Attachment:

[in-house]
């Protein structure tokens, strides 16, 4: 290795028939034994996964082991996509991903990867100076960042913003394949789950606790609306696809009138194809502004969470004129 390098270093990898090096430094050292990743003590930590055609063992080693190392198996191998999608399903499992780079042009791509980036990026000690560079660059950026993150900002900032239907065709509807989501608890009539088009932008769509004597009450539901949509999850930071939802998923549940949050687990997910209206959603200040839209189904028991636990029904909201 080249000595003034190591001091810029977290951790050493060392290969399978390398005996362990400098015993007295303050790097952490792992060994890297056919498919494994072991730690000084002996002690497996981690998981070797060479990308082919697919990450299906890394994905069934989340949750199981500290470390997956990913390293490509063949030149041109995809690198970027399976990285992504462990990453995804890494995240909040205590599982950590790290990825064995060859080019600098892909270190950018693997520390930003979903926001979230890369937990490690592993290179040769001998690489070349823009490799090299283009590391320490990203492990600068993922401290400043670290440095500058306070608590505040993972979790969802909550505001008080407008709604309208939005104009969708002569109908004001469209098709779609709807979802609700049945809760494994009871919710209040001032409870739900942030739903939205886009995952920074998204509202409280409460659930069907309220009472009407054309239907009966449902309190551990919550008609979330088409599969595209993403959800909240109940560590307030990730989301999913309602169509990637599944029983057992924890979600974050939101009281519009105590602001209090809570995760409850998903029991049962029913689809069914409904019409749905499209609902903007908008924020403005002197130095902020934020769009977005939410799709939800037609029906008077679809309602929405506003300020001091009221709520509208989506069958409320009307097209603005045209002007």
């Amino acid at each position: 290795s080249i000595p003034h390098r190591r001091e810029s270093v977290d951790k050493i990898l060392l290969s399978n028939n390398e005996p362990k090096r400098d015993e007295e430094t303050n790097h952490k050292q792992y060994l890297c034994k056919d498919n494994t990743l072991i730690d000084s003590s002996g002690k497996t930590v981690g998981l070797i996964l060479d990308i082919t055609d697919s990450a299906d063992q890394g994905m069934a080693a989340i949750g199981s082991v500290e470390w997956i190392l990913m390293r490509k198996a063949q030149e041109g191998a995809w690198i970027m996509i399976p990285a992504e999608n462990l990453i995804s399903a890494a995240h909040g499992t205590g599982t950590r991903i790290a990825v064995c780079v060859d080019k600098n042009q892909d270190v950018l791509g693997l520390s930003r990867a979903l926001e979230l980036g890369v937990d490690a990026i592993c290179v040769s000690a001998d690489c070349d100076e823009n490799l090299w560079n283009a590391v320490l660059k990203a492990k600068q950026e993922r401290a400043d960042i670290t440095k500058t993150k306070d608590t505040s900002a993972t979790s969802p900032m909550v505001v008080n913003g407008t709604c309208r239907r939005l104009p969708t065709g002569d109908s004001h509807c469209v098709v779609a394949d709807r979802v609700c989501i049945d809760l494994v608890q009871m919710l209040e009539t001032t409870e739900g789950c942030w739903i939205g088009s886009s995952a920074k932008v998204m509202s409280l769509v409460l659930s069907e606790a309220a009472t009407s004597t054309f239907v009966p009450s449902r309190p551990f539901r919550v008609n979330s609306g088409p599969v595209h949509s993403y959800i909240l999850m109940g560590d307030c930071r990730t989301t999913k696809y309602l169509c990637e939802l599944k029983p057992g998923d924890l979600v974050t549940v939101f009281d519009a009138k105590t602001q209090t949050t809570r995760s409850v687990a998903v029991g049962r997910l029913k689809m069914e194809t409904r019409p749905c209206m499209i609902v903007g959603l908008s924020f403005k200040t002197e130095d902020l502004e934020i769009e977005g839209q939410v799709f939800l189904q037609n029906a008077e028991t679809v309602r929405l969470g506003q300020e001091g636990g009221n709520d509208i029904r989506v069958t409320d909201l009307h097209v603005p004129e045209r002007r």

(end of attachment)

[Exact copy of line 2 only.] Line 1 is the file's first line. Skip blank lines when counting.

């Protein structure tokens, strides 16, 4: 290795028939034994996964082991996509991903990867100076960042913003394949789950606790609306696809009138194809502004969470004129 390098270093990898090096430094050292990743003590930590055609063992080693190392198996191998999608399903499992780079042009791509980036990026000690560079660059950026993150900002900032239907065709509807989501608890009539088009932008769509004597009450539901949509999850930071939802998923549940949050687990997910209206959603200040839209189904028991636990029904909201 080249000595003034190591001091810029977290951790050493060392290969399978390398005996362990400098015993007295303050790097952490792992060994890297056919498919494994072991730690000084002996002690497996981690998981070797060479990308082919697919990450299906890394994905069934989340949750199981500290470390997956990913390293490509063949030149041109995809690198970027399976990285992504462990990453995804890494995240909040205590599982950590790290990825064995060859080019600098892909270190950018693997520390930003979903926001979230890369937990490690592993290179040769001998690489070349823009490799090299283009590391320490990203492990600068993922401290400043670290440095500058306070608590505040993972979790969802909550505001008080407008709604309208939005104009969708002569109908004001469209098709779609709807979802609700049945809760494994009871919710209040001032409870739900942030739903939205886009995952920074998204509202409280409460659930069907309220009472009407054309239907009966449902309190551990919550008609979330088409599969595209993403959800909240109940560590307030990730989301999913309602169509990637599944029983057992924890979600974050939101009281519009105590602001209090809570995760409850998903029991049962029913689809069914409904019409749905499209609902903007908008924020403005002197130095902020934020769009977005939410799709939800037609029906008077679809309602929405506003300020001091009221709520509208989506069958409320009307097209603005045209002007």